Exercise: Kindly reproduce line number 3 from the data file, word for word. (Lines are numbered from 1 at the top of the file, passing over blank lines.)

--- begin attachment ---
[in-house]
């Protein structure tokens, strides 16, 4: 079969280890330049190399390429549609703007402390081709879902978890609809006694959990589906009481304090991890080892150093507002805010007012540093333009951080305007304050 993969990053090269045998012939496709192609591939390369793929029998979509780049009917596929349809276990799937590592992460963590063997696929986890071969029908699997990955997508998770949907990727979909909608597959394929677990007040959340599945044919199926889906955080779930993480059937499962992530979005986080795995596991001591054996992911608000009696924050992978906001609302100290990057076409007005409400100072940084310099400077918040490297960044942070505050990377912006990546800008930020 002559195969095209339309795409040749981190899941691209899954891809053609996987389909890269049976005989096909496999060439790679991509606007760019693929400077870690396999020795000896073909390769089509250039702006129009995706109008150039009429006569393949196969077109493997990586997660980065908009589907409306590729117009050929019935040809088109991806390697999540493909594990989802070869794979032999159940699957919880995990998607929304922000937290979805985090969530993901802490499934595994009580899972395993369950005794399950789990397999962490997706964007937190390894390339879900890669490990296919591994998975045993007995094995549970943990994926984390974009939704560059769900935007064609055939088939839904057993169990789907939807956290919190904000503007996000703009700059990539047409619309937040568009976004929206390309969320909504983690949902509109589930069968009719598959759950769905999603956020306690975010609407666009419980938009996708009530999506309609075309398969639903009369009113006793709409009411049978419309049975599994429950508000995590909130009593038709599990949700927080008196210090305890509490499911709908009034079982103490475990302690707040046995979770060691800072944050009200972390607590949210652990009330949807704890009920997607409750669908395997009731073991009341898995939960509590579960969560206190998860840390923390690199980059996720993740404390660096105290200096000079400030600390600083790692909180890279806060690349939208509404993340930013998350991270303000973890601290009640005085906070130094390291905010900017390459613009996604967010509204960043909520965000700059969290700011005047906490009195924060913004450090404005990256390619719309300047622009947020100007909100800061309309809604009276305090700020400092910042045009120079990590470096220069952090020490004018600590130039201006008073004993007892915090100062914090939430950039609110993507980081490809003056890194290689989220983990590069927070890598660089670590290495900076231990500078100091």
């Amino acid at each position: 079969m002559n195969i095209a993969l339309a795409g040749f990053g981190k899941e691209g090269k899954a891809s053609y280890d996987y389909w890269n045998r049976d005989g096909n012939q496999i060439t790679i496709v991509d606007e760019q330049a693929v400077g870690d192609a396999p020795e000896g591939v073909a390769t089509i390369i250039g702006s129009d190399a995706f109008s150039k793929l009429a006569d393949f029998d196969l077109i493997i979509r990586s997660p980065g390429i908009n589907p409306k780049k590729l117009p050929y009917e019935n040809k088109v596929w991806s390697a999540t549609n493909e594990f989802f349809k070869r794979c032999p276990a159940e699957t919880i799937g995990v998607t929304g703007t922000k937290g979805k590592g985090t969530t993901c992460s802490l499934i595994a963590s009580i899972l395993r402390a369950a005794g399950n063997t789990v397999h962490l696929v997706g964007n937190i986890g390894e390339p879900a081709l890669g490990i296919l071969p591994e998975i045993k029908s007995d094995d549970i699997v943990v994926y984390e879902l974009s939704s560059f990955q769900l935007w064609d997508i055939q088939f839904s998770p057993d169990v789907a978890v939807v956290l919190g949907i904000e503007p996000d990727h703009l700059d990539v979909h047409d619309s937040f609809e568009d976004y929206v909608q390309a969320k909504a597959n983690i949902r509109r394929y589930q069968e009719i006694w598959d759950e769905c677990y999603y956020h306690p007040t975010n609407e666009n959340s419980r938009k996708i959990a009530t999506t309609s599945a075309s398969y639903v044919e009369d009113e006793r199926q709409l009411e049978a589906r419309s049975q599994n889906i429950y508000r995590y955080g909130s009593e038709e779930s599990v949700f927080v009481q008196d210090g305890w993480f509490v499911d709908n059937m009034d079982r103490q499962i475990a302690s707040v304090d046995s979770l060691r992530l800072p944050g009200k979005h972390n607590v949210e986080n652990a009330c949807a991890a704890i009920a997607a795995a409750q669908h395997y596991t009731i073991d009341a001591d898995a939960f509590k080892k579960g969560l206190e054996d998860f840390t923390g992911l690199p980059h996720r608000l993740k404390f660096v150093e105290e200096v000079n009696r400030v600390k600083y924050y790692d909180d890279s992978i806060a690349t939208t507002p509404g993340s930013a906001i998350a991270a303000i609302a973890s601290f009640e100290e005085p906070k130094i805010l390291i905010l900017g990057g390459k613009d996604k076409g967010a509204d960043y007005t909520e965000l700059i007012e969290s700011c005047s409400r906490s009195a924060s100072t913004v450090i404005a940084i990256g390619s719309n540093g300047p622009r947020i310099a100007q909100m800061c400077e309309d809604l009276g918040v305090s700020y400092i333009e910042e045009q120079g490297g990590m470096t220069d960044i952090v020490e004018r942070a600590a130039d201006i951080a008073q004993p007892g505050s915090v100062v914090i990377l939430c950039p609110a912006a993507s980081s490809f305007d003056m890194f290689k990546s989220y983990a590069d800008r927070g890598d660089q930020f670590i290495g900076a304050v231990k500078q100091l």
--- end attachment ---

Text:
């Amino acid at each position: 079969m002559n195969i095209a993969l339309a795409g040749f990053g981190k899941e691209g090269k899954a891809s053609y280890d996987y389909w890269n045998r049976d005989g096909n012939q496999i060439t790679i496709v991509d606007e760019q330049a693929v400077g870690d192609a396999p020795e000896g591939v073909a390769t089509i390369i250039g702006s129009d190399a995706f109008s150039k793929l009429a006569d393949f029998d196969l077109i493997i979509r990586s997660p980065g390429i908009n589907p409306k780049k590729l117009p050929y009917e019935n040809k088109v596929w991806s390697a999540t549609n493909e594990f989802f349809k070869r794979c032999p276990a159940e699957t919880i799937g995990v998607t929304g703007t922000k937290g979805k590592g985090t969530t993901c992460s802490l499934i595994a963590s009580i899972l395993r402390a369950a005794g399950n063997t789990v397999h962490l696929v997706g964007n937190i986890g390894e390339p879900a081709l890669g490990i296919l071969p591994e998975i045993k029908s007995d094995d549970i699997v943990v994926y984390e879902l974009s939704s560059f990955q769900l935007w064609d997508i055939q088939f839904s998770p057993d169990v789907a978890v939807v956290l919190g949907i904000e503007p996000d990727h703009l700059d990539v979909h047409d619309s937040f609809e568009d976004y929206v909608q390309a969320k909504a597959n983690i949902r509109r394929y589930q069968e009719i006694w598959d759950e769905c677990y999603y956020h306690p007040t975010n609407e666009n959340s419980r938009k996708i959990a009530t999506t309609s599945a075309s398969y639903v044919e009369d009113e006793r199926q709409l009411e049978a589906r419309s049975q599994n889906i429950y508000r995590y955080g909130s009593e038709e779930s599990v949700f927080v009481q008196d210090g305890w993480f509490v499911d709908n059937m009034d079982r103490q499962i475990a302690s707040v304090d046995s979770l060691r992530l800072p944050g009200k979005h972390n607590v949210e986080n652990a009330c949807a991890a704890i009920a997607a795995a409750q669908h395997y596991t009731i073991d009341a001591d898995a939960f509590k080892k579960g969560l206190e054996d998860f840390t923390g992911l690199p980059h996720r608000l993740k404390f660096v150093e105290e200096v000079n009696r400030v600390k600083y924050y790692d909180d890279s992978i806060a690349t939208t507002p509404g993340s930013a906001i998350a991270a303000i609302a973890s601290f009640e100290e005085p906070k130094i805010l390291i905010l900017g990057g390459k613009d996604k076409g967010a509204d960043y007005t909520e965000l700059i007012e969290s700011c005047s409400r906490s009195a924060s100072t913004v450090i404005a940084i990256g390619s719309n540093g300047p622009r947020i310099a100007q909100m800061c400077e309309d809604l009276g918040v305090s700020y400092i333009e910042e045009q120079g490297g990590m470096t220069d960044i952090v020490e004018r942070a600590a130039d201006i951080a008073q004993p007892g505050s915090v100062v914090i990377l939430c950039p609110a912006a993507s980081s490809f305007d003056m890194f290689k990546s989220y983990a590069d800008r927070g890598d660089q930020f670590i290495g900076a304050v231990k500078q100091l």